If you're shooting Indoors – possibilities may include placing your subjects on the floor around the fireplace, (always have a fire burning or it appears as nothing but a black hole in the final print), or they could be posed on and around their furniture in the living room, etc.

Outside portraits could be in their back yard, at the beach, a local park, etc. Anyplace that has meaning for THEM!

Most people just want a beautiful portrait that singles them out as individuals – rather than just another group posed in front of the same old pull down screen that everyone else uses.

Whenever possible, ALWAYS try for a location that has meaning for THEM …

However, if you must use a formal backup, here are a few suggestions …

First – buy a commercially available background stand to hold your backdrops. They do not cost much and for ease of use, stability, transportability etc. it's better than making your own.

For this discussion, I'm assuming you DO NOT own a professional portrait studio and are doing your sessions in your home (or your customer's home).

There are several types of backdrop materials:

Paper- Large rolls of paper come in most any color you can imagine. They can be purchased at many local camera stores and are relatively inexpensive.

Pros – They are readily available – are fairly inexpensive – come in most any color you can imagine. They can be used in a "sweep" so the model (s) can sit or stand on the paper and have it seamlessly up up behind them. Paper rolls come in two basic widths (around 4 feet and around 9 feet as I recall, I do not often use them).

Cons – The smaller size is not wide enough for much more than a head shot while the wider size is very heavy – difficult to transport – and most homes do not have enough "empty" space to sweep it without moving around the furniture. (People really do not like you redecorating for them!) The paper gets dirty, gets creased, tears and has to be constantly replaced. If there are animals in the session, the papery feel and crinkly sounds freak them out.

Painted Canvas – These can provide some truly stunning portraits. Many back suppliers create them and they can be ordered over the internet if you do not happen to be near a supplier.

Pros – Depending on the creator, they can be stunningly beautiful. There are thousands of colors and patterns available and if you have something unique in mind, you can have one created just for you, to match your exact specifications. They are very durable and will last years. They come in many sizes and can be used in a seamless sweep.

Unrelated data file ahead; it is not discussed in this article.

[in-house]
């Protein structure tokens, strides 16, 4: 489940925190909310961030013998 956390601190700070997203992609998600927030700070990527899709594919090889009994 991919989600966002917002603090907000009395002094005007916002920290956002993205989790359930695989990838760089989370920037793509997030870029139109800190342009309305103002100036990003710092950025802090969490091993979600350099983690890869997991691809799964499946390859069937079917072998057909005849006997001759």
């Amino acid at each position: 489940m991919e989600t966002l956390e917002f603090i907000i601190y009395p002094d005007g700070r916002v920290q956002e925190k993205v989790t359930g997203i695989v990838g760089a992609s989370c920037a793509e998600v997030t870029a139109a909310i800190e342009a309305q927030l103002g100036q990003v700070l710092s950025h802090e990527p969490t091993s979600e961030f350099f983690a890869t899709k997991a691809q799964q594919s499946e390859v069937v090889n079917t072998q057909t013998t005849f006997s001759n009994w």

Cons – They are EXPENSIVE! EXPENSIVE! EXPENSIVE! Again, like paper, the wider ones are heavy, difficult work with and to transport. Like paper, size vs. living room furniture is a challenge.

Seamless paper and canvas backgrounds tend to be the province of professional studios – where they can be mounted on the walls and just folded down when needed.

They are really difficult to work with in the field.

I recommend that you go to the fabric store and get strips of material. As wide as is available and about 12 feet long. Getting some sort of material that either does not easily wrinkle, or where wrinkles will not matter is best.

Pros – Choose the type and colors you like, you can get any color, style and texture that suits your fancy. It can be hung bunched up (like theater curtains) behind the subject, or stretched flat if only one piece is needed. One piece can also be used as a seamless sweep.

You can use one piece or thirty – no matter how wide your back needs are, you can easily accommodate them.

It's easy to store and transport (just fold up the strips and put them in a box in the back seat of your car!) Material is very inexpensive compared to a painted canvas (which can run into the thousands of dollars) It's reusable so it works out to be cheaper than paper in the long run.

Use another piece of two for the flooring and since it's flexible, it can be flowed around furniture. Animals have no problem walking on it. (It's washable too!).

Cons – If you want multiple strips (and you do!), You may have difficulty finding enough of the same material. If you live near the garment district in a large city, they may have it. Otherwise you may have to have your local fabric store special order it for you.

These are the major background considerations and you should have no trouble finding the perfect backdrops for YOUR creative vision!

Sand From the Beach – How to Clean & Keep the Sand Out of Your Home & Car From the Beach!